His chuckle pressed teeth against my neck, but I felt their pressure all the way to my toes. “Pretty sure whatever it is, the owner ate only grass,” he said.

I closed my eyes, inhaled deeply, and found a not unpleasant horse barn odor. I could feel a Moz smile spread wide on my skin. It seemed like we were suspended, breathing each other. He also smelled like pine, trout, and clean water.

Am very partial to wet doggies.

Even Pock smelled that way when he landed on us, fish head in his mouth and stream pouring off his body. Moz rolled away and leaped to his feet. Pock dropped the fish head in my lap.

“Oh, many thanks, Pock,” I said. Drenched, we all stared at each other. My dog wagged his tail and laid a protective paw on the fish.


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Zero Waste Strategies for the Earth-Friendly Home

Hi all! I thought this month I’d take a few minutes to share some of the things I’ve been doing lately to reduce waste in our home. First off, here are a few stats on why reducing waste is such an important thing. You’ve no doubt heard of the Great Pacific Garbage Patch, where 1.2 trillion pieces of plastic have accumulated over an area three times the size of France, or the fact that by 2050 it’s estimated that there will be more plastic in the oceans than living creatures… “But I don’t throw my plastic into the ocean,” you insist. Which is totally valid and, also, good for you. That’s just bad form, man.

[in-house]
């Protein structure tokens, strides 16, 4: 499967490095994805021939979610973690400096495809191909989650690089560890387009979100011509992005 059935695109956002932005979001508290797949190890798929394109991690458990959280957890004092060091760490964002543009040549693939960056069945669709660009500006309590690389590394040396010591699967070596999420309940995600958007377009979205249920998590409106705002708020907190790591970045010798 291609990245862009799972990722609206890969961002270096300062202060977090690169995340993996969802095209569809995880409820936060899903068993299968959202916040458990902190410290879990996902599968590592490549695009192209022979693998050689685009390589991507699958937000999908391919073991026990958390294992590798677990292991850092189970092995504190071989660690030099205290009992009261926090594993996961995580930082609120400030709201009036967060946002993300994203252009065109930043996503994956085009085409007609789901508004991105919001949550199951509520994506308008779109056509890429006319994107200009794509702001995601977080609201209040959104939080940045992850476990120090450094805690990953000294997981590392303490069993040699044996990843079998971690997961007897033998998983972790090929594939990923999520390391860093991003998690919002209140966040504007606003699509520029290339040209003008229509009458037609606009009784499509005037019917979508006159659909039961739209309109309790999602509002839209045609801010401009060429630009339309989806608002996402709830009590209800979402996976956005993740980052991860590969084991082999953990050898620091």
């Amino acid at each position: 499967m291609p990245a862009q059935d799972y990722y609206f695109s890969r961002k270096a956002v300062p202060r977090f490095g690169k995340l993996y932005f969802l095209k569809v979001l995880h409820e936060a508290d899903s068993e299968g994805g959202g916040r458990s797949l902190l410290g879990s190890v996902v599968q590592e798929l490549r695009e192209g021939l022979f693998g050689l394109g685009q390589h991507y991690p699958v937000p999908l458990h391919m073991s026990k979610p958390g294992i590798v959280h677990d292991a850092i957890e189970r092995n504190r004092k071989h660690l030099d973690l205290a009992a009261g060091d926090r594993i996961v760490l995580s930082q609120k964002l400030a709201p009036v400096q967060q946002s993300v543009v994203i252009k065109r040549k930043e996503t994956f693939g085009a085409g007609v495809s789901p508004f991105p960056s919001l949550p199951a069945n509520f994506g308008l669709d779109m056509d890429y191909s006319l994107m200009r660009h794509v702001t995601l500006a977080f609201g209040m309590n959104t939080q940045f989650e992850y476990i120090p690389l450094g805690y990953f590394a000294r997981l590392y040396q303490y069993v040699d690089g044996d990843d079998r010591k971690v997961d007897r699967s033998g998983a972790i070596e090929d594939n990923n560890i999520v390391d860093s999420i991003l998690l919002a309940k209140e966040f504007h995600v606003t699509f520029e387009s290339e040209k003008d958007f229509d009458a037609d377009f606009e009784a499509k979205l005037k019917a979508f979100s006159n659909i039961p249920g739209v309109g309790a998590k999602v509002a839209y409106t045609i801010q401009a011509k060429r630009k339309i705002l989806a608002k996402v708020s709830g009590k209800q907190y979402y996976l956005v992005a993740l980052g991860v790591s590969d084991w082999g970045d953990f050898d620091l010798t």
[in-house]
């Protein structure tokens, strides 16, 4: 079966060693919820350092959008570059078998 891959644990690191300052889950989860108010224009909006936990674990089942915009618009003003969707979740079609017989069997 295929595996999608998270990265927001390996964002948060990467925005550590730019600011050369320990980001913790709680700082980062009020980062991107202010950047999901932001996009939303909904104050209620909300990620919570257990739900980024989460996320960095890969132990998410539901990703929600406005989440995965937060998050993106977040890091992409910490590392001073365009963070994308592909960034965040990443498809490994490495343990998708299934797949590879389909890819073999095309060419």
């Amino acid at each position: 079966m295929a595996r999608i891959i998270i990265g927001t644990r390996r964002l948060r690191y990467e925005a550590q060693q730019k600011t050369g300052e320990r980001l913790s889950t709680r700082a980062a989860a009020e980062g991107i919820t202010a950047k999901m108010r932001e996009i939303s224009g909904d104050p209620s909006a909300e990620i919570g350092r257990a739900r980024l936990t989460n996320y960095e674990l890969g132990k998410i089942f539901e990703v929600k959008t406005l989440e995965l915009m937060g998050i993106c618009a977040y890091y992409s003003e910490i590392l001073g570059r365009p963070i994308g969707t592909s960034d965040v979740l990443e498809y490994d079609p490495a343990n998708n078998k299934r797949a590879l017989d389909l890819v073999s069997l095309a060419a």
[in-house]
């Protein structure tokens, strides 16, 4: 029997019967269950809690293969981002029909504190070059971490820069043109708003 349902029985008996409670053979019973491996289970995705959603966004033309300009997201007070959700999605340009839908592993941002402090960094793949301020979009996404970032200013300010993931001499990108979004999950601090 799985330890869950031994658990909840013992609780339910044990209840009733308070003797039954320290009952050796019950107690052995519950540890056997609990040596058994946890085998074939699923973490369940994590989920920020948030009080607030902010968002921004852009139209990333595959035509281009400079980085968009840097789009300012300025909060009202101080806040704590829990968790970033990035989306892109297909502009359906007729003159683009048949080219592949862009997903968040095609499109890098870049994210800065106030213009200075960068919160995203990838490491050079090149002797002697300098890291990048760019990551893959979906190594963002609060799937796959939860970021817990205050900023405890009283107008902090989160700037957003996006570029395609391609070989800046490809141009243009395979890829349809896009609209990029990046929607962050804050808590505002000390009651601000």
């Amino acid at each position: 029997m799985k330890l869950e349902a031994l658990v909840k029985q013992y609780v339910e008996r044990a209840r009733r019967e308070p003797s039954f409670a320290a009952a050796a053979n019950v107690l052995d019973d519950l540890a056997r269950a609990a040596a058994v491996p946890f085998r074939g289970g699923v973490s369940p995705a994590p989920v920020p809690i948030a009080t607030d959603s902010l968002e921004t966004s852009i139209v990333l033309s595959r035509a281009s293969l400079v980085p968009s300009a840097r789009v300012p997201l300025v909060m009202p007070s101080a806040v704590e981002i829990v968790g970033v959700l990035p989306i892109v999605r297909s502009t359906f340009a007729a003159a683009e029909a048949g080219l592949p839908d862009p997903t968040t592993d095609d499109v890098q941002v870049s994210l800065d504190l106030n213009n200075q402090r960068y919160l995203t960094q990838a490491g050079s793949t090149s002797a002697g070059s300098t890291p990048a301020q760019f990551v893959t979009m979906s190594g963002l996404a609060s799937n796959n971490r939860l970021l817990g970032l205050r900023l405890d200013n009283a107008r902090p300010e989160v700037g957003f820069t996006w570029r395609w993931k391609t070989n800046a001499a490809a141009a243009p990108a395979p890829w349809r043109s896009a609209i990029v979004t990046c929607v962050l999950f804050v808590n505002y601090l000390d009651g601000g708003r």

However, trash in the ocean is only part of the problem. Our landfills have limited capacity, and adding to the problem is the fact that organic matter creates methane (one of the key greenhouse gases contributing to climate change) when it decomposes inside plastic trash bags… Which means every time we throw our food waste (or dog poop or cat litter, for that matter) into the garbage, it becomes a problem. Recycling is an issue in and of itself, since it creates a considerable carbon footprint to ship our recyclable crap overseas to process, and the communities where that recycling takes place are kind of cesspools. Check out the documentary “Plastic China” to learn more about this.